The Loch Ness Monster has been believed to be haunting the Scottish Highlands since first local sightings in the late 1800s. The mysterious water creature became a worldwide phenomenon after the iconic “surgeon’s photograph” was published in the Daily Mail on April 21, 1934. Since then, people have attempted to find definitive evidence that the Loch Ness Monster exists. One Nessie expert has been using a live webcam to attempt to catch the long-necked aquatic beast and claims that he has video of the Loch Ness Monster.
There has been no shortage of attempts to find the Loch Ness Monster over the past several decades, including by scientists, underwater photographers, and sonar expeditions. None of them have brought forth conclusive evidence that there is a dinosaur in a lake in Scotland.
But apparently, a 55-year-old hospital clerk from Ireland is the one who found Nessie. Eoin O’Faodhagain claims that he has proof that the Loch Ness Monster exists because he alleges that he has two videos of the vermiform creature that many have speculated to be a plesiosaur.
O’Faodhagain submitted two video clips from a live webcam monitoring the Loch Ness to the official Loch Ness Monster Sightings Register. Not surprising is that the footage of the supposed dinosaur-sized beast does not explicitly show the Loch Ness Monster. Instead, the video from January 18 is once again grainy, and you can’t exactly put a finger on what is seen in the video.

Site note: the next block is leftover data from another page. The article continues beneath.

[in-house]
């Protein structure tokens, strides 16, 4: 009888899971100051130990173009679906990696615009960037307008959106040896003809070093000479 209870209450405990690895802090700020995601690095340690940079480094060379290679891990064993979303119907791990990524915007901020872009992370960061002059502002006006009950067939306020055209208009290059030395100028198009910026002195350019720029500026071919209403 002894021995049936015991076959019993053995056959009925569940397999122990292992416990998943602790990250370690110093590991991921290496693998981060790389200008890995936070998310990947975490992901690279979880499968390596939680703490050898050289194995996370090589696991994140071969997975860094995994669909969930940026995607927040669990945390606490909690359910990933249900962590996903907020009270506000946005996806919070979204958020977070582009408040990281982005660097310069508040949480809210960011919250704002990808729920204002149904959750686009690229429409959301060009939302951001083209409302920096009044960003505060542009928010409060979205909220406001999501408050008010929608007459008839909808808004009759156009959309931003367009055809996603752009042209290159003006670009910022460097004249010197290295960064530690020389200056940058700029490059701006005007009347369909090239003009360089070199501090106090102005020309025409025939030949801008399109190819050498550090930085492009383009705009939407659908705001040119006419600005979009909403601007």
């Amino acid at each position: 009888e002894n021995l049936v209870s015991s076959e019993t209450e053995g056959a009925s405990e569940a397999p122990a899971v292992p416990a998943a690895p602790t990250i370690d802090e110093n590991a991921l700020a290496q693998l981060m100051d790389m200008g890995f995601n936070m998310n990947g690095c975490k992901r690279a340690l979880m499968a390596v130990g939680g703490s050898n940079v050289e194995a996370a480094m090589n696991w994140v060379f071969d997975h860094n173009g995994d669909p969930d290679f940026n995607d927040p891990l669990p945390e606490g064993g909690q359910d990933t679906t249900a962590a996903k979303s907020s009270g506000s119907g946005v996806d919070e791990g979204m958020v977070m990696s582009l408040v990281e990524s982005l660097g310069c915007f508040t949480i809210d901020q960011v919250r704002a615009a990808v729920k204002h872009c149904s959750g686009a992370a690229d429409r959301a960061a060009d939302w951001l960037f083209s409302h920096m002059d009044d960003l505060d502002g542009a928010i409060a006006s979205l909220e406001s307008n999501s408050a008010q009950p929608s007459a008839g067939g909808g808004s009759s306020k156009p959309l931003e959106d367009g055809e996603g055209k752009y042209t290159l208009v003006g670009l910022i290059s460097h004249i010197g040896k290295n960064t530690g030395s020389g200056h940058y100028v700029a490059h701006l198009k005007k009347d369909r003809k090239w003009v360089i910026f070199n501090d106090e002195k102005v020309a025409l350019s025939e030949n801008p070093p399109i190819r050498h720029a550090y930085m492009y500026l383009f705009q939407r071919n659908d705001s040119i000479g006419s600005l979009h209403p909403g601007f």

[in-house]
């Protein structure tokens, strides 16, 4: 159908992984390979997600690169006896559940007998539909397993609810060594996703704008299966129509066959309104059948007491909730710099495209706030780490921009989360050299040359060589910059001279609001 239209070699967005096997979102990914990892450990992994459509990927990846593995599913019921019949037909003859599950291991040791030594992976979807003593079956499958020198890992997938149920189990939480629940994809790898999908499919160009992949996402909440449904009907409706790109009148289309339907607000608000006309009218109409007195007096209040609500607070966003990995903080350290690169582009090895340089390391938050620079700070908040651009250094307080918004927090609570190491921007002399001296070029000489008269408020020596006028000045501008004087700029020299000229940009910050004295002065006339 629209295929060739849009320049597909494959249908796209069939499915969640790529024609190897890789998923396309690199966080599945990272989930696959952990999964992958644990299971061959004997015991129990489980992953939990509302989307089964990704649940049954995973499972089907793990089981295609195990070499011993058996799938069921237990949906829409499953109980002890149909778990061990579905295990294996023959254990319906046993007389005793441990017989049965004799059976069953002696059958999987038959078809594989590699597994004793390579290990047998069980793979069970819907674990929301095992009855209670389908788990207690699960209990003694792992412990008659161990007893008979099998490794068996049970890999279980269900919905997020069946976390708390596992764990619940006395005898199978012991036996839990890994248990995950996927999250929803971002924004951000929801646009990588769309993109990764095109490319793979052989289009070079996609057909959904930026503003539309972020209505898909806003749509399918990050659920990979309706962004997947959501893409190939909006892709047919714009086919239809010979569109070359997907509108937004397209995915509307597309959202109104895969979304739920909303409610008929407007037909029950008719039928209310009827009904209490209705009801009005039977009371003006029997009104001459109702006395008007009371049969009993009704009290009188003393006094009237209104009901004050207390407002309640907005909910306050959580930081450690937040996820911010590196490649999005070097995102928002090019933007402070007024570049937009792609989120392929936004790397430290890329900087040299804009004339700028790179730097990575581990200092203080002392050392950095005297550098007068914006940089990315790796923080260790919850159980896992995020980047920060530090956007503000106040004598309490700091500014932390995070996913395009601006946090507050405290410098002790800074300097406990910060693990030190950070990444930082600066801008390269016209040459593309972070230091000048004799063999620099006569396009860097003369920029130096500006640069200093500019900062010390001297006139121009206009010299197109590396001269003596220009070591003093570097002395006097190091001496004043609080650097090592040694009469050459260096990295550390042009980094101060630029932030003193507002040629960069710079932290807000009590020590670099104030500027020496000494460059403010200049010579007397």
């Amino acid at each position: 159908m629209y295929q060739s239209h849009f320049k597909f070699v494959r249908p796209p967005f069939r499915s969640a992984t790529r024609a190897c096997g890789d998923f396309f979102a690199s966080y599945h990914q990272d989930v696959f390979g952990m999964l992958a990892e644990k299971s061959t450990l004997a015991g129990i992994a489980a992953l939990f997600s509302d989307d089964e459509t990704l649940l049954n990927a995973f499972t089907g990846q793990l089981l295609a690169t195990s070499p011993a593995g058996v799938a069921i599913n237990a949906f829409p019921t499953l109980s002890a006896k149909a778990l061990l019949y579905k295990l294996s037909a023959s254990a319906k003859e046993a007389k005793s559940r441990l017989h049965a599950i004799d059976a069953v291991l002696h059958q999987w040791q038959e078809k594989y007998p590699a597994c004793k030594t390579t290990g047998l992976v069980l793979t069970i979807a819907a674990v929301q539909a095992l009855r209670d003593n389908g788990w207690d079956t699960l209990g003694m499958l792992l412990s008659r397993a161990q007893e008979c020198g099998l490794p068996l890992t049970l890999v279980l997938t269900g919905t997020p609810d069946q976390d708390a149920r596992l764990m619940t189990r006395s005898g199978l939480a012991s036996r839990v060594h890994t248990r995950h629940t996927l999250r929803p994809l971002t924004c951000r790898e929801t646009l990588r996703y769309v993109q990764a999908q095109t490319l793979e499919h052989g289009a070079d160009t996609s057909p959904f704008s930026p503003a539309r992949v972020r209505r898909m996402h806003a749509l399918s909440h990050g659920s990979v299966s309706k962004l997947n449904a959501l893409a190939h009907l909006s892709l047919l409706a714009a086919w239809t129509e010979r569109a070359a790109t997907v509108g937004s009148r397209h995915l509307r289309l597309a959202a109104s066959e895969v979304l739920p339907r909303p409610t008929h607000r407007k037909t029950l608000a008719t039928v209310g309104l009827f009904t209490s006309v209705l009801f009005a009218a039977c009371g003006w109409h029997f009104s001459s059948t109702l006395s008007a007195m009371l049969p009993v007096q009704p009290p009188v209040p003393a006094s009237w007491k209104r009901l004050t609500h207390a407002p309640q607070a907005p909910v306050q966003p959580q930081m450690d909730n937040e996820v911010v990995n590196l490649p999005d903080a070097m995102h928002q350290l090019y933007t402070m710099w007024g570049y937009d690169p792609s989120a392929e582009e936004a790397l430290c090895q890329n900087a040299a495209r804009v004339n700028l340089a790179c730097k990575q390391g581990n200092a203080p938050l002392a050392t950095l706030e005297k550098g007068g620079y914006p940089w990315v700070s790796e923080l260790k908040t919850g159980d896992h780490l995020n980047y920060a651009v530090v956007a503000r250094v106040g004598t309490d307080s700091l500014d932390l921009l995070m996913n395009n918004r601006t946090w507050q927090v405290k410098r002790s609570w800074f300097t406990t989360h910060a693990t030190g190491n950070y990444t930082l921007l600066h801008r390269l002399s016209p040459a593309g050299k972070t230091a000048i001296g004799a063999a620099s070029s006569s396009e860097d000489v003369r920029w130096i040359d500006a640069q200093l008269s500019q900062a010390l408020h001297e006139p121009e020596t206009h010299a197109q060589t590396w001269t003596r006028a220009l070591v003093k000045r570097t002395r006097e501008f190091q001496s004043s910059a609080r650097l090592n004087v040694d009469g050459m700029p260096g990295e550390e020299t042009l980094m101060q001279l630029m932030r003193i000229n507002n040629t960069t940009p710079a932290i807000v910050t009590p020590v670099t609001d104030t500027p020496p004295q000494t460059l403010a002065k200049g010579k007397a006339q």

“The video shows something rising from the water and then a few seconds later disappearing again,” said Gary Campbell, who runs the Loch Ness Monster Sightings Register.
O’Faodhagain claims to have seen the monster four times in the last year, most recently “splashing” in Urquhart Bay. O’Faodhagain alleges that he has seen something resembling the Loch Ness Monster on February 27, March 22, July 10, and September 2. O’Faodhagain says he has spotted the Loch Ness Monster six times in his life. There have been 18 Nessie sightings in 2019, the most since 1983.
“It’s great to get the very first sighting of the Loch Ness Monster for the decade,” O’Faodhagain said. “When you see it once again, you are shocked, to say the least. There were no boats or birds to see at the time of the sighting.”
Last year, a scientist said the Loch Ness Monster is not a dinosaur, but actually an eel. Scientist Neil Gemmel collected DNA from the Loch Ness, and didn’t find anything resembling dino DNA. He also didn’t find catfish DNA or sturgeon DNA. But he did find plenty of eel DNA, which could point towards a possibly mutated eel that has grown gigantic in size.
Coincidentally, the myth of the Loch Ness Monster has added $80 million annually to Scotland’s economy.
Here is the alleged video of the Loch Ness Monster taken from the webcam. Do you think it is a real-life dinosaur or just a conspiracy theory about a log?
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